- ACE inhibitors - used for the treatment of hypertension and other heart conditions. Examples include ramipril, fosinopril, benazepril, enalapril, lisinopril, and captopril.
- ARBs (Angiotensin II-receptor blockers) - used for treatment of hypertension (generally when patient cannot tolerate ACE inhibitors). Examples include candesartan, valsartan, and losartan.
- Cholinesterase inhibitors - used for treating memory loss and other symptoms in patients with dementia, including Alzheimer's disease. Examples include rivastigmine, donepezil, and galantamine.
- Second generation (non-sedating) H1 agonists - used for treating allergic reactions. Examples include loratadine, levocetirizine, desloratadine, and cetirizine.
- Glucosamine/chondroitin - dietary supplements used for relieving the symptoms of joint pain and to reduce inflammation.
Who gets insomnia?
Shift workers commonly suffer from insomnia because of inconsistent sleep routines.
Some people are more likely to suffer from insomnia than others; these include:
- Shift workers with frequent changes in shifts (day vs. night)
- The elderly
- Drug users
- Adolescent or young adult students
- Pregnant women
- Menopausal women
- Those with mental health disorders
Signs and symptoms of insomnia
Insomnia itself may be a symptom of an underlying medical condition. However, there are several signs and symptoms that are associated with insomnia:
- Difficulty falling asleep at night
- Waking during the night
- Waking earlier than desired
- Still feeling tired after a night's sleep
- Daytime fatigue or sleepiness
- Irritability, depression, or anxiety
- Poor concentration and focus
- Being uncoordinated, an increase in errors or accidents
- Tension headaches (feels like a tight band around head)
- Difficulty socializing
- Gastrointestinal symptoms
- Worrying about sleeping
Sleep deprivation can cause other symptoms. The afflicted person may wake up not feeling fully awake and refreshed, and may have a sensation of tiredness and sleepiness throughout the day.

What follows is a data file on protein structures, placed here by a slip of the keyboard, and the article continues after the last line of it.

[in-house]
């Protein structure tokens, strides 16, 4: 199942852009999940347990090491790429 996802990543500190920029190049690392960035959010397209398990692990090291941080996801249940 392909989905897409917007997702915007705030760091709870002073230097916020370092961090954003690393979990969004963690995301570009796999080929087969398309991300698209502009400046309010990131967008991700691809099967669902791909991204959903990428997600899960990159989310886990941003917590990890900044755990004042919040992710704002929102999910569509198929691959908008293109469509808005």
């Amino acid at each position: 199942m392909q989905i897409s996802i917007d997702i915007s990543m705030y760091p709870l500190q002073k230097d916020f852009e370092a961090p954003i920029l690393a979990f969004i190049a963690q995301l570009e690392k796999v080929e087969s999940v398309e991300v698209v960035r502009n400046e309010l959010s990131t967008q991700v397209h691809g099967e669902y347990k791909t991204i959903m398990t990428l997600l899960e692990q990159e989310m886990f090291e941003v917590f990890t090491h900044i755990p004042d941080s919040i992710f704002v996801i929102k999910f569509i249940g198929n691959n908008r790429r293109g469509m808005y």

Having problems concentrating and focusing on tasks is common for people with insomnia.
According to the National Heart, Lung, and Blood Institute, 20 percent of non-alcohol related car crash injuries are caused by driver sleepiness.
Tests and diagnosis
A sleep specialist will usually begin a diagnostic session by asking a battery of questions about the individual's medical history and sleep patterns. A physical exam may be conducted to look for conditions that could be causing insomnia. Similarly, doctors might screen for psychiatric disorders and drug and alcohol use.
The Stanford Center for Sleep Sciences and Medicine explains that the term "insomnia" is often used colloquially in reference to "disturbed sleep."
For somebody to be diagnosed with an insomnia disorder, their disturbed sleep should have persisted for more than 1 month. It should also negatively impact the patient's wellbeing, either through the distress that results or the disturbance in mood or performance.
A sleep specialist is trained to determine whether the symptoms are being caused by an underlying condition. The patient may be asked to keep a sleep diary to help understand their sleeping patterns.
More sophisticated tests may be employed, such as a polysomnograph, which is an overnight sleeping test that records sleep patterns. In addition, actigraphy may be conducted, which uses a small, wrist-worn device called an actigraph to measure movement and sleep-wake patterns.
Treatment options for insomnia
Studies have suggested that electronic devices with self-luminous "backlit" displays can affect evening melatonin, which might result in delayed sleep.
Some types of insomnia resolve when the underlying cause is treated or wears off. In general, insomnia treatment focuses on determining the cause.
Once identified, this underlying cause can be properly treated or corrected. In addition to treating the underlying cause of insomnia, both medical and non-pharmacological (behavioral) treatments may be used as therapies.
Non-pharmacological approaches and home remedies for insomnia include:
- Improving "sleep hygiene" - not sleeping too much or too little, exercising daily, not forcing sleep, maintaining a regular sleep schedule, avoiding caffeine at night, avoiding smoking, avoiding going to bed hungry, and ensuring a comfortable sleeping environment
- Using relaxation techniques - such as meditation and muscle relaxation
- Cognitive therapy - one-on-one counseling or group therapy
- Stimulus control therapy - only go to bed when sleepy, avoid watching TV/ reading/ eating/ worrying in bed, set an alarm for the same time every morning (even weekends), avoid long daytime naps
- Sleep restriction - decrease the time spent in bed and partially deprive the body of sleep, this increases tiredness ready for the next night
Medical treatments for insomnia include:
- Prescription sleeping pills
- Over-the-counter sleep aids